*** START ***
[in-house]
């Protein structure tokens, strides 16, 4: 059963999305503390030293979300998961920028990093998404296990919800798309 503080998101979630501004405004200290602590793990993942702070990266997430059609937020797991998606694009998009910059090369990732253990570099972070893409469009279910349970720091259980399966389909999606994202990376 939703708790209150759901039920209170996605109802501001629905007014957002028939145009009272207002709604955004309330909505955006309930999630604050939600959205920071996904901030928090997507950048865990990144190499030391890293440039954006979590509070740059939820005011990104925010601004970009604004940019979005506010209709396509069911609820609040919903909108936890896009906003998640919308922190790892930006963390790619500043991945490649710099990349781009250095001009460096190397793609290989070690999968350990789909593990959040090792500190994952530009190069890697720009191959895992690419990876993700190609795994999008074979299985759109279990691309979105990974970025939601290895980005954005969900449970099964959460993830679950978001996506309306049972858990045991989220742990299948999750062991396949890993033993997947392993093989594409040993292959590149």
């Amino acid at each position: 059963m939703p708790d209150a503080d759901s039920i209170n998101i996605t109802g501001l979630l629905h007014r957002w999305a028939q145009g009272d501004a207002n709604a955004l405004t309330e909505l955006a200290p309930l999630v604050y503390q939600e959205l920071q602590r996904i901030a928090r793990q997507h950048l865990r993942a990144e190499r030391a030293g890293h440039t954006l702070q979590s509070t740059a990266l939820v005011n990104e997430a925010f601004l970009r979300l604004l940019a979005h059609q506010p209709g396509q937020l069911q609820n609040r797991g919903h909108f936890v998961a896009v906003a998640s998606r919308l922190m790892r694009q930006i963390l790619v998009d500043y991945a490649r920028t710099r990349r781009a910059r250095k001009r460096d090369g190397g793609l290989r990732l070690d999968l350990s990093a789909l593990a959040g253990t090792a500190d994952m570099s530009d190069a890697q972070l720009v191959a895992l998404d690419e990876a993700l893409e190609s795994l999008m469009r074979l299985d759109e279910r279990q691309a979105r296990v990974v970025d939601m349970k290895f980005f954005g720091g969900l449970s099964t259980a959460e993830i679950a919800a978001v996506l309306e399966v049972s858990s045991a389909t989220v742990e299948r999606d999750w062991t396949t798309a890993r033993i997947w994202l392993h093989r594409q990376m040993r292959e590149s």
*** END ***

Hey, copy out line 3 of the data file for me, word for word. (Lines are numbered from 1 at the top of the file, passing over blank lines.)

């Amino acid at each position: 059963m939703p708790d209150a503080d759901s039920i209170n998101i996605t109802g501001l979630l629905h007014r957002w999305a028939q145009g009272d501004a207002n709604a955004l405004t309330e909505l955006a200290p309930l999630v604050y503390q939600e959205l920071q602590r996904i901030a928090r793990q997507h950048l865990r993942a990144e190499r030391a030293g890293h440039t954006l702070q979590s509070t740059a990266l939820v005011n990104e997430a925010f601004l970009r979300l604004l940019a979005h059609q506010p209709g396509q937020l069911q609820n609040r797991g919903h909108f936890v998961a896009v906003a998640s998606r919308l922190m790892r694009q930006i963390l790619v998009d500043y991945a490649r920028t710099r990349r781009a910059r250095k001009r460096d090369g190397g793609l290989r990732l070690d999968l350990s990093a789909l593990a959040g253990t090792a500190d994952m570099s530009d190069a890697q972070l720009v191959a895992l998404d690419e990876a993700l893409e190609s795994l999008m469009r074979l299985d759109e279910r279990q691309a979105r296990v990974v970025d939601m349970k290895f980005f954005g720091g969900l449970s099964t259980a959460e993830i679950a919800a978001v996506l309306e399966v049972s858990s045991a389909t989220v742990e299948r999606d999750w062991t396949t798309a890993r033993i997947w994202l392993h093989r594409q990376m040993r292959e590149s």